Here’s why we’re changing our police blotter policy on names

2 min read1,738 views and 67 shares Posted April 16, 2019

LebTown is announcing an update to its police blotter policy based on community feedback and internal discussions.

We ran a survey recently and while 2.5% of 150 respondents (four people) said that all names should be redacted, a majority of respondents wanted names published for each of the example incidents we included. The percentage of respondents wanting names to be published ranged from 59% on traffic accidents without cause (e.g. a deer ran on the road) to 92% on a case of bank fraud.

We have considered the data, held conversations, and explored options. Ultimately we have to balance the public’s right to know with an individual’s right to be forgotten. In plain terms, we have decided to begin publishing names for misdemeanor crimes.

At first, LebTown did not publish names for anyone in our blotters. We later modified this stance to allow us to name individuals accused of felonies, but this felt inconsistent when encountering simple assaults and other violent misdemeanors. While we considered categorizing every type of offense/class into a “names” and “no names” bucket, this approach quickly broke down due to the size and diversity of potential charges.

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We will still redact names for traffic accidents and summary citations, but starting today we are modifying our right to be forgotten policy to include the publication of names for misdemeanor offenses.

Summary offenses have a maximum fine of $300 and a maximum imprisonment of 90 days. Misdemeanor offenses of the third degree have a maximum fine of $2,000 and a maximum imprisonment of one year.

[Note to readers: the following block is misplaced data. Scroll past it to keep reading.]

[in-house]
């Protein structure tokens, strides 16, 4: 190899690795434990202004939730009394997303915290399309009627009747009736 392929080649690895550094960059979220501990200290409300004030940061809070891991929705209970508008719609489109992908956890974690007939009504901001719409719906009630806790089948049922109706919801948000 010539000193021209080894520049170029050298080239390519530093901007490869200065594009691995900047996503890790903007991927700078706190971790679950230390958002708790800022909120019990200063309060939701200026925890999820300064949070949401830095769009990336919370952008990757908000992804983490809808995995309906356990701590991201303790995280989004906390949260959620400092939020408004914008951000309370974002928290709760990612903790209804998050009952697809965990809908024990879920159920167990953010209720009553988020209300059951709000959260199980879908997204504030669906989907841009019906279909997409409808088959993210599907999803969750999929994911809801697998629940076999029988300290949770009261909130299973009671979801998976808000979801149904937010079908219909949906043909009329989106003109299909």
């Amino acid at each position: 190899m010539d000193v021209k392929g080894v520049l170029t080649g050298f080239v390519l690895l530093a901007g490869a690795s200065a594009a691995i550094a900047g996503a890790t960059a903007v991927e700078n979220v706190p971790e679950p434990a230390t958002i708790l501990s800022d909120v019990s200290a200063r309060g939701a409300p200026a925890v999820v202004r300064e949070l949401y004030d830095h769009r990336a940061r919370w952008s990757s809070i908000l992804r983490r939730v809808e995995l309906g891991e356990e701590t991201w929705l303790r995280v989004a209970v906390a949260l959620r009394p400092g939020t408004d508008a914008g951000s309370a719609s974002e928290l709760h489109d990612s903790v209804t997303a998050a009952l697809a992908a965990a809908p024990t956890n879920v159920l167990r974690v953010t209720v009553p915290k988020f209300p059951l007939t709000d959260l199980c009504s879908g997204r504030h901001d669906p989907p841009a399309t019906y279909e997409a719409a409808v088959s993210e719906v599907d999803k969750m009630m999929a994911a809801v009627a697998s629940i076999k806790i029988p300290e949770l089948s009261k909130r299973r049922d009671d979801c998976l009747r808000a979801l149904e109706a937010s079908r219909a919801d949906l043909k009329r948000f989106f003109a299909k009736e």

Put another way, if an individual could go to prison for a year over something they did, we believe the public has a right to know that.

We have always honored expungement and sealing requests, which have gotten notably easier due to recent state legislation. We will continue to recommend this course of action for individuals who wish to see their names removed from our police blotters. We are also considering other future enhancements to our policy, such as removing names automatically if the accused is not found guilty. You can send me feedback directly on this issue by emailing editor@leb.town.

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Read our updated policy below. (Red text removed, green text added.)

LebTown believes that people have a right for certain actions to be forgotten.

Because the Internet may store or “cache” what we publish indefinitely, we place a high standard on the publication of names related to misdemeanor offenses. We may make exceptions to this policy if identification of the person in question serves the public interest, or if the crime in question is particularly heinous and worthy of infamy.

In cases where a name has been published, we will remove the name from published content if the identified person is able to demonstrate that an expungement or sealing was granted. You may contact MidPenn Legal Services or the Public Defender of Lebanon County for legal guidance in this process.

As a matter of policy, we publish all releases from local police but redact any names names of summary offenses and accident reports before posting. The redaction of a name in a release does not preclude us from identifying the person at a later date, and ensures that we can make these releases available to the public in the fastest way possible while also abiding by the principles described above. The only case where we will publish a name in a police blotter is if felony charges have been filed with the state.

Please send questions or inquiries on this subject to editor@leb.town.

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